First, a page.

I absolutely love Ben Newman’s gorgeous illustrations that have a beautiful vintage feel to them. I doubt they were created using old printmaking techniques but I’m just going to close my eyes and Imagine Ben working away in a little cottage full of printmaking presses making ornate illustrations full brilliant texture and delicately faded color.
All good things have to come to an end and such is the case with our annual holiday sale. You have until Midnight Pacific Standard Time to take advantage of our massive 50% off sale on all books, magazines, and accessories on the B/D shop. Just enter the discount code ” creative50 ” during check out and get your hands on high quality artist products at half the price! Time is running out quick so stop what you’re doing and visit our shop now!
The photography of Amanda Charchian is like a vaguely familiar dream. Her series featured here make a strange sort of sense in much the way a dreams do. Titled When There is Nothing Left to Burn, You Have to Set Yourself on Fire, Charchian makes use of an all female cast of subjects, primary coloring, peculiar lighting, and hazily 1970’s fashion photography aesthetic for an understated surreal atmosphere. However, she especially makes skillful use of the scenery blending all of the components into one sun-induced hallucination. Interestingly, she says of her process:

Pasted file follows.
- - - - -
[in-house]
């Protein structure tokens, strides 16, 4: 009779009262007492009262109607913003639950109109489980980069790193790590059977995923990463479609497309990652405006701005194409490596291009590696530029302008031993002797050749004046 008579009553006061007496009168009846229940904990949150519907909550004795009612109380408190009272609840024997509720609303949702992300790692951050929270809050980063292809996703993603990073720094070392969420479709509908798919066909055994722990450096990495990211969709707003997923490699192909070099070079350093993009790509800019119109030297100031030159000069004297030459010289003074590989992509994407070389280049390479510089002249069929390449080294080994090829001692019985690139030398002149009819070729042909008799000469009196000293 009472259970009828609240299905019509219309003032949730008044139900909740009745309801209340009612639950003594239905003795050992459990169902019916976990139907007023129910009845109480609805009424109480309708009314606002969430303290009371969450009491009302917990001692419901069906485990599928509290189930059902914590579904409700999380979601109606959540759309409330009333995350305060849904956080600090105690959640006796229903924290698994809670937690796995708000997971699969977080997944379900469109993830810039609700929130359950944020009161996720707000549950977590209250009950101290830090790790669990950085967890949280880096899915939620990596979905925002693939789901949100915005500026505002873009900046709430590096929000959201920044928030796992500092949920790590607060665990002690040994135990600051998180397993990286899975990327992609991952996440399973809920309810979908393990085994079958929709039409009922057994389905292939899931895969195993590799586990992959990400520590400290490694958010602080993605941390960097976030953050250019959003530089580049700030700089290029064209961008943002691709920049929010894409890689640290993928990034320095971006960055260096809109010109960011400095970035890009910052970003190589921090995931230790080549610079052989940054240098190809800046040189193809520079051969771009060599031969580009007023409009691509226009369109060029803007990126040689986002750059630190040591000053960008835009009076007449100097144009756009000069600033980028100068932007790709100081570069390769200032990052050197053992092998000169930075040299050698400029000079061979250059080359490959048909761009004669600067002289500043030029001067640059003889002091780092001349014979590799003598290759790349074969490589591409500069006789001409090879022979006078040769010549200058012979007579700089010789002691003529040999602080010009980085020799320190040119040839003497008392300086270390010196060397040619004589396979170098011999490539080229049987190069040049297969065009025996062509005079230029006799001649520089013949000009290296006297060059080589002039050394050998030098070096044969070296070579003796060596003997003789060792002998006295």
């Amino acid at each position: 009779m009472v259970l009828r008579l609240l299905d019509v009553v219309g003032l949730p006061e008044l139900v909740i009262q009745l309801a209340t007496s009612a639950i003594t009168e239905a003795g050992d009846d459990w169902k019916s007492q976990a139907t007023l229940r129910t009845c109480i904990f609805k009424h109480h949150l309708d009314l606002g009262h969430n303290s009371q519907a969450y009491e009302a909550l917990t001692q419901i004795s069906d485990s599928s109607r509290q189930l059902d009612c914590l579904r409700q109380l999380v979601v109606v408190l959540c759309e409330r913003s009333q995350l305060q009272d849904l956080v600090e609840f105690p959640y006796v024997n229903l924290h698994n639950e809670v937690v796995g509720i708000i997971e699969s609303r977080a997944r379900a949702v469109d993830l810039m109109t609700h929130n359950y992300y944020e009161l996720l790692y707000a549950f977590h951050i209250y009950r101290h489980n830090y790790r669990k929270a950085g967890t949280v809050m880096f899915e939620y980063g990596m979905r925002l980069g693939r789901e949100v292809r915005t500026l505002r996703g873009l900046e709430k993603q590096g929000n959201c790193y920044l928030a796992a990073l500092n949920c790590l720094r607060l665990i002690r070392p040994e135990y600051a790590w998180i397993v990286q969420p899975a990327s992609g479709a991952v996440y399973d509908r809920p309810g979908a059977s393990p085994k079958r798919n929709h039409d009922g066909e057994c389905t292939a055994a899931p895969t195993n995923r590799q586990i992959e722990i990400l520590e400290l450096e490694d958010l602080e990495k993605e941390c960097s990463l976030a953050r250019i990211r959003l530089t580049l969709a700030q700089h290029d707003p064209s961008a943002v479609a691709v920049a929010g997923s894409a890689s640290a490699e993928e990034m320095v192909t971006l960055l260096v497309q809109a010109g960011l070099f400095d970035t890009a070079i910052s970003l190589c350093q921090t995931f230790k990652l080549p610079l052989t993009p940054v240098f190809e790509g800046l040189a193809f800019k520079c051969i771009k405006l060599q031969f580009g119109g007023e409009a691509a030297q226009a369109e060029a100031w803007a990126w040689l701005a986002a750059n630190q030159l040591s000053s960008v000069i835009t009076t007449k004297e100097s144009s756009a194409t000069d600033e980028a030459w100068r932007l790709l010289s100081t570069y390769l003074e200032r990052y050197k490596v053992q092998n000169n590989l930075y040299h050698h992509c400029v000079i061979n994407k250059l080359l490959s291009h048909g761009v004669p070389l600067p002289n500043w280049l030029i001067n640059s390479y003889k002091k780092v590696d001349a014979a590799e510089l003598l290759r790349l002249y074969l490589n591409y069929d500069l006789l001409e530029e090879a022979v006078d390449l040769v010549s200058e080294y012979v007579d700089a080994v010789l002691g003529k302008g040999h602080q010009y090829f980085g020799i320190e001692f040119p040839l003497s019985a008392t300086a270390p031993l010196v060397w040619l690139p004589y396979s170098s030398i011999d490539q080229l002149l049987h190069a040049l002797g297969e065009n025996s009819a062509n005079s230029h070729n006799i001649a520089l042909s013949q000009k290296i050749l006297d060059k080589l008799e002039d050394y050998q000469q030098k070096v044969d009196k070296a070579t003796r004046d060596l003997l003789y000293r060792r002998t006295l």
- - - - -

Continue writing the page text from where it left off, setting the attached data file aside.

“I really enjoy what I do, so I am constantly working. I am very fast paced and I like working in a trance state, so it doesn’t suit me to adhere to a particular plan. The process always starts with that sort of light bulb flash (usually when I am doing something really mundane), and then I refine the concept. With that concept lurking, the physical making of the work always becomes very intuitive.” (via)
Artist Mark Farid is attempting to undertake a strenuous social experiment and is asking for your assistance. He has a Kickstarter project called Seeing-I which is aimed at raising enough money to develop a headset that he will wear for 24 hours a day, for 28 days in a row. With the piece of technology he will live his daily life completely and utterly through the experience of another person. He will see everything through the eyes of the second person, including when they go to the cinema, to the toilet and having sex. The only prerequisites for this other human – naturally called “The Other” is to be over 21 years, a heterosexual male, currently living with his partner, and they must agree it to. If you personally suit those guidelines, you can apply here to become a part of the experiment.
Farid will throughout the process be living completely on display in a small box containing only a bed, a toilet and a shower. All of his actions will be open for all to witness and completely transparent. Because of the intensity of this project and what could be mentally damaging to most people, Farid will have the support of one psychologist for one hour a day, and will be the only time he is able to talk to someone.